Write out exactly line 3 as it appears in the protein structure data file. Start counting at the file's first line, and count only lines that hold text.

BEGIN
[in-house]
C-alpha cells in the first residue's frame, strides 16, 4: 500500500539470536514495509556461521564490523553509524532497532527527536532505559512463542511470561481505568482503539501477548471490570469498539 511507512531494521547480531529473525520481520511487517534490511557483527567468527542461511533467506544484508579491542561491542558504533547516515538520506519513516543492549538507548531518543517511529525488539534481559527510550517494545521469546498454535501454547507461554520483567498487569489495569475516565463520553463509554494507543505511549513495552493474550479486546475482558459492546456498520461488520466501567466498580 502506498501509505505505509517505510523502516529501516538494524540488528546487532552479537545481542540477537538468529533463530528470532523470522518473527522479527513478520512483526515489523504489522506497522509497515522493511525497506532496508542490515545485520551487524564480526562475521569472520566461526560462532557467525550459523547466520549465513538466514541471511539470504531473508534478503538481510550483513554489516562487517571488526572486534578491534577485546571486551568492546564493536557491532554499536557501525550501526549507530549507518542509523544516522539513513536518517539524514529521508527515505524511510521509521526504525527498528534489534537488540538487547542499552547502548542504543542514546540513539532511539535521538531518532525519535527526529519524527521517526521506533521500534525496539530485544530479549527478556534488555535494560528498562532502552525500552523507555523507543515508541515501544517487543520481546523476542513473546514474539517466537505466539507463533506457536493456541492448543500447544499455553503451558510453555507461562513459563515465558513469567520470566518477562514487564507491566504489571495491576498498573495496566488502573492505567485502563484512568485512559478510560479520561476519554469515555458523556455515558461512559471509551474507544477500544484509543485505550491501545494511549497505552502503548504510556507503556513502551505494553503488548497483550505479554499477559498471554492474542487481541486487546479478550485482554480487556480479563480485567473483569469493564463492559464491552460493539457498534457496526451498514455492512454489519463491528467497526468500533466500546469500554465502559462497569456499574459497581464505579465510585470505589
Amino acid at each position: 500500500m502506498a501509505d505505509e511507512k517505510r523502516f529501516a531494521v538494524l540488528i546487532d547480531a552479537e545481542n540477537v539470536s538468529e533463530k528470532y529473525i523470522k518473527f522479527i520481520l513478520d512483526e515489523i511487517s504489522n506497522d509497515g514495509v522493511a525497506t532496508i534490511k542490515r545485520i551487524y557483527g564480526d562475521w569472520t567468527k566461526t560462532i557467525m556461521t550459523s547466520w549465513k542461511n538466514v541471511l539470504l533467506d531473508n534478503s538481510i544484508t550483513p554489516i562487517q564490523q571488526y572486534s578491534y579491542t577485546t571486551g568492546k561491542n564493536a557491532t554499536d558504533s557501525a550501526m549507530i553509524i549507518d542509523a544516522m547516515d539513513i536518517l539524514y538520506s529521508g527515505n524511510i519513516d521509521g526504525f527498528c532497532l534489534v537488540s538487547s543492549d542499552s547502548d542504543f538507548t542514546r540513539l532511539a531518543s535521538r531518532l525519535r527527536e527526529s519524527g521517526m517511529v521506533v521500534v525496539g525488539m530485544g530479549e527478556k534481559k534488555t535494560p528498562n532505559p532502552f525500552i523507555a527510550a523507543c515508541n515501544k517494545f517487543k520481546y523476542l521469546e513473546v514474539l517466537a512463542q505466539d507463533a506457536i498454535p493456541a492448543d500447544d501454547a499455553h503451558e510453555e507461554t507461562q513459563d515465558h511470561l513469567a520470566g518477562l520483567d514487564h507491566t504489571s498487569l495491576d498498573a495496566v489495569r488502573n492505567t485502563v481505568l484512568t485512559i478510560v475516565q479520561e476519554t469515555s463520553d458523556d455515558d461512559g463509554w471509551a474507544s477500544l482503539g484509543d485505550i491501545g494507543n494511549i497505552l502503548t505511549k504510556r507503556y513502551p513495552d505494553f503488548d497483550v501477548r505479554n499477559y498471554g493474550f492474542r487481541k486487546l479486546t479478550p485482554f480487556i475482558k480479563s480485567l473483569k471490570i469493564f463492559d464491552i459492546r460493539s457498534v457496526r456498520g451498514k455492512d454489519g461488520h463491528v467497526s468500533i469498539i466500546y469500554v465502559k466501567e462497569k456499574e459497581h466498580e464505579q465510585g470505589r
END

Amino acid at each position: 500500500m502506498a501509505d505505509e511507512k517505510r523502516f529501516a531494521v538494524l540488528i546487532d547480531a552479537e545481542n540477537v539470536s538468529e533463530k528470532y529473525i523470522k518473527f522479527i520481520l513478520d512483526e515489523i511487517s504489522n506497522d509497515g514495509v522493511a525497506t532496508i534490511k542490515r545485520i551487524y557483527g564480526d562475521w569472520t567468527k566461526t560462532i557467525m556461521t550459523s547466520w549465513k542461511n538466514v541471511l539470504l533467506d531473508n534478503s538481510i544484508t550483513p554489516i562487517q564490523q571488526y572486534s578491534y579491542t577485546t571486551g568492546k561491542n564493536a557491532t554499536d558504533s557501525a550501526m549507530i553509524i549507518d542509523a544516522m547516515d539513513i536518517l539524514y538520506s529521508g527515505n524511510i519513516d521509521g526504525f527498528c532497532l534489534v537488540s538487547s543492549d542499552s547502548d542504543f538507548t542514546r540513539l532511539a531518543s535521538r531518532l525519535r527527536e527526529s519524527g521517526m517511529v521506533v521500534v525496539g525488539m530485544g530479549e527478556k534481559k534488555t535494560p528498562n532505559p532502552f525500552i523507555a527510550a523507543c515508541n515501544k517494545f517487543k520481546y523476542l521469546e513473546v514474539l517466537a512463542q505466539d507463533a506457536i498454535p493456541a492448543d500447544d501454547a499455553h503451558e510453555e507461554t507461562q513459563d515465558h511470561l513469567a520470566g518477562l520483567d514487564h507491566t504489571s498487569l495491576d498498573a495496566v489495569r488502573n492505567t485502563v481505568l484512568t485512559i478510560v475516565q479520561e476519554t469515555s463520553d458523556d455515558d461512559g463509554w471509551a474507544s477500544l482503539g484509543d485505550i491501545g494507543n494511549i497505552l502503548t505511549k504510556r507503556y513502551p513495552d505494553f503488548d497483550v501477548r505479554n499477559y498471554g493474550f492474542r487481541k486487546l479486546t479478550p485482554f480487556i475482558k480479563s480485567l473483569k471490570i469493564f463492559d464491552i459492546r460493539s457498534v457496526r456498520g451498514k455492512d454489519g461488520h463491528v467497526s468500533i469498539i466500546y469500554v465502559k466501567e462497569k456499574e459497581h466498580e464505579q465510585g470505589r